Denim Demons & Ass Cobras
A certain group of California shoegazers sang a couple of years ago, “Whatever happened to my rock and roll?” Nearly all of the rock music we hear on mainstream radio in North America is the same bland, suburban corporate rock music that’s been endlessly recycled since the grunge explosion of 1991, from the safe, bland, stiffly Canadian bores in Nickelback, to the pompous, Eddie Vedder-on-a-cross vulgarity of Creed. Metal music (oh, sorry, nu-metal) has been reduced to hordes of angry-for-no-reason aggro kids, with very little advancement in the genre in the past decade, while punk has been completely taken over by talentless little snots whose heavily marketed kiddie music is nothing more than ‘80s mousse-rock, only with more piercings and shorter (yet still fashionably-styled) hair. If you take a step back and look at all of pop music, and consider such stomach-churning displays such as the glorified lounge act of Norah Jones, the heretofore inconceivable sellout of Ms. Liz Phair, Madonna still desperately trying to tick people off, Toby Keith and Vince Gill’s right-wing country rhetoric, and the flaccid folk music of John Mayer, you’ll begin to feel your hope in rock ‘n’ roll music quickly dissipating, if it hasn’t completely vanished already. If ever the uptight world of mainstream pop needed a musical high colonic, it is now.
Enter Norwegian cult heroes Turbonegro. For the past decade, they’ve built up a fiercely loyal cult following with their searing blend of punk and metal (“deathpunk”, they like to call it), their hilariously over the top homosexual subject matter, plenty of shock rock makeup, and wild stage shows (which apparently involved a lit Roman candle sticking out of . . . no, I don’t want to go there). Led by mastermind Happy Tom (who plays bass while dressed as a lipsticked sailor) and flamboyant frontman Hank Von Helvete, Turbonegro also won fans from more well-known bands, including Metallica, Queens of the Stone Age, Dave Grohl, and the Beastie Boys (a Turbonegro tribute album featuring the Queens of the Stone Age, the Supersuckers, and others, came out in 2001). After a straight-out-of-Behind the Music breakup in 1998 that involved heroin, alcohol, and an Italian psychiatric ward, Turbonegro made a triumphant return in 2002, are now set to release a new album, and thanks to the good folks at Epitaph Records, have re-released their seminal third and fourth albums for us all to enjoy in the meantime. As it turns out, their timing couldn’t have been more perfect.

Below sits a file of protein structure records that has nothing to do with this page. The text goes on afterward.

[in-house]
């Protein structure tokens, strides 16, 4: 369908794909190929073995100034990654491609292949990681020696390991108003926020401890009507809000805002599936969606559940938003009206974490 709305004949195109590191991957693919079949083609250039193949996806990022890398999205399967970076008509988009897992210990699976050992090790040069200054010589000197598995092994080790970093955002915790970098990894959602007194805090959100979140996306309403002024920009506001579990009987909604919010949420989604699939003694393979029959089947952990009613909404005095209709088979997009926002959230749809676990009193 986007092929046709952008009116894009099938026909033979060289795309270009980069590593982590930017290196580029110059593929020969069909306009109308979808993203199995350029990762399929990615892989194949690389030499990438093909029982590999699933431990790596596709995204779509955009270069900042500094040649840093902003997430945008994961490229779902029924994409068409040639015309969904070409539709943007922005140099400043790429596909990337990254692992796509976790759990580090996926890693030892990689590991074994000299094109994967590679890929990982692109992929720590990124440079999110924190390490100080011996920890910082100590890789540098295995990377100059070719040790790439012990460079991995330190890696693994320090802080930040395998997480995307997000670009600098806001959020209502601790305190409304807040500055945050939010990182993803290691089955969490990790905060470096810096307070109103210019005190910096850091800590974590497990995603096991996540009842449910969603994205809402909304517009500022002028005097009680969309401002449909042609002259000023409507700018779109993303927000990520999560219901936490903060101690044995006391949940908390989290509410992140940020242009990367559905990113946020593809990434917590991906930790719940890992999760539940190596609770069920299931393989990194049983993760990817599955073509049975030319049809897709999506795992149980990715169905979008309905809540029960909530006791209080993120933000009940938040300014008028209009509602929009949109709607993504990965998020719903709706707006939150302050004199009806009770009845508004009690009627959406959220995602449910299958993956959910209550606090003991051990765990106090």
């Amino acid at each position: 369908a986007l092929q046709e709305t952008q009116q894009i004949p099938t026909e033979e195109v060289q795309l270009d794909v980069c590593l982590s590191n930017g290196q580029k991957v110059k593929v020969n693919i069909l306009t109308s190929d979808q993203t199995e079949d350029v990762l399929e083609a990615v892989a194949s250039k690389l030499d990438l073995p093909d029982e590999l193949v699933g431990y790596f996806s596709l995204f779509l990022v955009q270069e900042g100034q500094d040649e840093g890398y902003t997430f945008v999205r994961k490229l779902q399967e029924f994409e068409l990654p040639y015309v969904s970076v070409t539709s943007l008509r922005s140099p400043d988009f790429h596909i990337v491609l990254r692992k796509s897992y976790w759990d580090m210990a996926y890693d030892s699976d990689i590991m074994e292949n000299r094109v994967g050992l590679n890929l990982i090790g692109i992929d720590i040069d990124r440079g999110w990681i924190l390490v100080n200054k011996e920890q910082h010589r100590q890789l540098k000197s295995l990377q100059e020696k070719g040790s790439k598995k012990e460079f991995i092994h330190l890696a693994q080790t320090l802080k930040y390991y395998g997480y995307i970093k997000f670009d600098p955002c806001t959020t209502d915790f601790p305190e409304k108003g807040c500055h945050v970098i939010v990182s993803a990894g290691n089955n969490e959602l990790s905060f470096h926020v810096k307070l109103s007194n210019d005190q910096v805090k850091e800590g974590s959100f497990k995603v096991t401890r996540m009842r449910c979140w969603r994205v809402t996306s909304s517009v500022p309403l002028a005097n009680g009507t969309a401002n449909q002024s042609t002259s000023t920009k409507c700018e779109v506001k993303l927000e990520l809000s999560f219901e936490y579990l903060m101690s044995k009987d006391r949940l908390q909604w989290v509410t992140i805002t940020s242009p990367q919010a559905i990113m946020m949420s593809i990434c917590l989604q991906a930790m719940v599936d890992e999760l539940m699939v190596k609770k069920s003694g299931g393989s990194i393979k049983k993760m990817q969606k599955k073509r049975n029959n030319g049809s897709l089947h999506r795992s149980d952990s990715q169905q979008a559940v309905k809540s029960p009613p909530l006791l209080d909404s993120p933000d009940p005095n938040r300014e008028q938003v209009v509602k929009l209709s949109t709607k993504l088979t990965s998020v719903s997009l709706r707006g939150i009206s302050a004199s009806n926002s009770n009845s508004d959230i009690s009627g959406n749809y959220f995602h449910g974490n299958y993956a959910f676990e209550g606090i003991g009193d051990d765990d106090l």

“Now I’m back with a bang / Got my own leather gang / And all of them are men / And denim’s back again”.
Arguably one of the best punk albums to come out in the past ten years, 1996’s Ass Cobra is a ferocious half hour’s worth of some of the most intense, catchy, and funny music you’ll ever hear, and it doesn’t let up for a minute. Combining the gross-out humor of the Mentors, the darkly comic metal of the Stormtroopers of Death, the buzzsaw guitar of the Ramones, and the sing-along melodies of the Misfits (before Glenn Danzig started to take himself far too seriously), the album is relentless. Most of all, it’s Turbonegro’s flamboyantly gay schtick that separates them from the rest of the pack of punk bands, as Von Helvete, who comes off as King Diamond’s younger, overweight brother, takes the latent homoeroticism of ‘80s metal, be it unintentional (Accept’s “London Leatherboys”) or otherwise (Judas Priest’s “Eat Me Alive”), and elevates it to another level altogether.
This stuff isn’t subtle, but it’s both funny and exhilarating. The band also proves that they’re no mere novelty act: they can kick your ass from here to next Sunday. The viciously punny “The Midnight NAMBLA” is brutally comedic (“The fondler of the nobbler / The nemesis of the toddler”), complete with a deliciously nasty interlude of a weeping kid. “Denim Demon” is the most unlikely punk anthem, a song that would convince the most homophobic aggro punks to chant “Good head!” with abandon. Von Helvete gets more misanthropic later on, lashing out at his generation on the brilliantly titled “Hobbit Motherfuckers”, and just being a grumpy old man on “Turbonegro Hate the Kids” (“They’re not cool! / Get back to school! / Skateboard maggot! / Virus faggot!”). Best of the lot is the masterful “I Got Erection”, with its Misfits style goth punk melody and “whoa-oh” chorus, and those always-funny lyrics (“Every time I walk down the street / Eee-rec-tion!”). Part satire, part serious punk, and 100 per cent adrenaline-fueled insanity, Ass Cobra is an album that stops you dead in your tracks the instant you hear it, an unequivocal masterpiece.